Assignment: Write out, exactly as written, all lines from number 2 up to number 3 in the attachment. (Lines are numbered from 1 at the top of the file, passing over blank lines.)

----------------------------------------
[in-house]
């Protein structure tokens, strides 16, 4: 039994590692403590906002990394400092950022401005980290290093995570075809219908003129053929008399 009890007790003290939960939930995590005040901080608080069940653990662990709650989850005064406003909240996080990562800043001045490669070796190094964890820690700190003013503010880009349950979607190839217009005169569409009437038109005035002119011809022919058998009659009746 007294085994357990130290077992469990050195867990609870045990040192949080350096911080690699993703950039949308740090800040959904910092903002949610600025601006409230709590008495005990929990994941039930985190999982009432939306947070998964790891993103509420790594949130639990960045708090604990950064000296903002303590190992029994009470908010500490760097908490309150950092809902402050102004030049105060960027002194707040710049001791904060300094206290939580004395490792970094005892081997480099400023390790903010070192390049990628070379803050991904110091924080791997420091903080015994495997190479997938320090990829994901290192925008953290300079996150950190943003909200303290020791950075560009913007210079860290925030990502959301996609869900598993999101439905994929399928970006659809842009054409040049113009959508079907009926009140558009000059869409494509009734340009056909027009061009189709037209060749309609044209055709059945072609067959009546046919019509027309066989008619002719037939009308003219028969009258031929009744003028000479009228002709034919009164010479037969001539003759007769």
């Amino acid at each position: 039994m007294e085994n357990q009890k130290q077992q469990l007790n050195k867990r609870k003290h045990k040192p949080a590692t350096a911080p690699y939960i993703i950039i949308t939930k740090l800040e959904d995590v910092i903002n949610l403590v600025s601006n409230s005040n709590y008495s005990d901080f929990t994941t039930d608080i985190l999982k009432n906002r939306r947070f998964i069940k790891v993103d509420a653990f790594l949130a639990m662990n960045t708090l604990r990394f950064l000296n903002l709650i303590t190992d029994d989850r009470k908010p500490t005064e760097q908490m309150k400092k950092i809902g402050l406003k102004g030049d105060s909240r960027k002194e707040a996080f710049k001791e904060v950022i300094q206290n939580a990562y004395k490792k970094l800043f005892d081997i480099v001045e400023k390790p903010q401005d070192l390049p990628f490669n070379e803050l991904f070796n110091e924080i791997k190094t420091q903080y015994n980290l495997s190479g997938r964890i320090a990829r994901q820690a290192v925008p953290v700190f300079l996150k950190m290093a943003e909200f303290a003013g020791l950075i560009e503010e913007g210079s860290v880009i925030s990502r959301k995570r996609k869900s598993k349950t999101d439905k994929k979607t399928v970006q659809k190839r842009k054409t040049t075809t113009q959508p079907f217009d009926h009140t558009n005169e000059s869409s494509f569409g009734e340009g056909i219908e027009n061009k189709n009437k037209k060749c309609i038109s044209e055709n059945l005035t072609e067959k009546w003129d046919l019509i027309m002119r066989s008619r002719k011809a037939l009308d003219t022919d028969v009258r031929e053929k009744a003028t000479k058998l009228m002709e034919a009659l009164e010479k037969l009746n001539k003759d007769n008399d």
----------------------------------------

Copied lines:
């Protein structure tokens, strides 16, 4: 039994590692403590906002990394400092950022401005980290290093995570075809219908003129053929008399 009890007790003290939960939930995590005040901080608080069940653990662990709650989850005064406003909240996080990562800043001045490669070796190094964890820690700190003013503010880009349950979607190839217009005169569409009437038109005035002119011809022919058998009659009746 007294085994357990130290077992469990050195867990609870045990040192949080350096911080690699993703950039949308740090800040959904910092903002949610600025601006409230709590008495005990929990994941039930985190999982009432939306947070998964790891993103509420790594949130639990960045708090604990950064000296903002303590190992029994009470908010500490760097908490309150950092809902402050102004030049105060960027002194707040710049001791904060300094206290939580004395490792970094005892081997480099400023390790903010070192390049990628070379803050991904110091924080791997420091903080015994495997190479997938320090990829994901290192925008953290300079996150950190943003909200303290020791950075560009913007210079860290925030990502959301996609869900598993999101439905994929399928970006659809842009054409040049113009959508079907009926009140558009000059869409494509009734340009056909027009061009189709037209060749309609044209055709059945072609067959009546046919019509027309066989008619002719037939009308003219028969009258031929009744003028000479009228002709034919009164010479037969001539003759007769």
């Amino acid at each position: 039994m007294e085994n357990q009890k130290q077992q469990l007790n050195k867990r609870k003290h045990k040192p949080a590692t350096a911080p690699y939960i993703i950039i949308t939930k740090l800040e959904d995590v910092i903002n949610l403590v600025s601006n409230s005040n709590y008495s005990d901080f929990t994941t039930d608080i985190l999982k009432n906002r939306r947070f998964i069940k790891v993103d509420a653990f790594l949130a639990m662990n960045t708090l604990r990394f950064l000296n903002l709650i303590t190992d029994d989850r009470k908010p500490t005064e760097q908490m309150k400092k950092i809902g402050l406003k102004g030049d105060s909240r960027k002194e707040a996080f710049k001791e904060v950022i300094q206290n939580a990562y004395k490792k970094l800043f005892d081997i480099v001045e400023k390790p903010q401005d070192l390049p990628f490669n070379e803050l991904f070796n110091e924080i791997k190094t420091q903080y015994n980290l495997s190479g997938r964890i320090a990829r994901q820690a290192v925008p953290v700190f300079l996150k950190m290093a943003e909200f303290a003013g020791l950075i560009e503010e913007g210079s860290v880009i925030s990502r959301k995570r996609k869900s598993k349950t999101d439905k994929k979607t399928v970006q659809k190839r842009k054409t040049t075809t113009q959508p079907f217009d009926h009140t558009n005169e000059s869409s494509f569409g009734e340009g056909i219908e027009n061009k189709n009437k037209k060749c309609i038109s044209e055709n059945l005035t072609e067959k009546w003129d046919l019509i027309m002119r066989s008619r002719k011809a037939l009308d003219t022919d028969v009258r031929e053929k009744a003028t000479k058998l009228m002709e034919a009659l009164e010479k037969l009746n001539k003759d007769n008399d």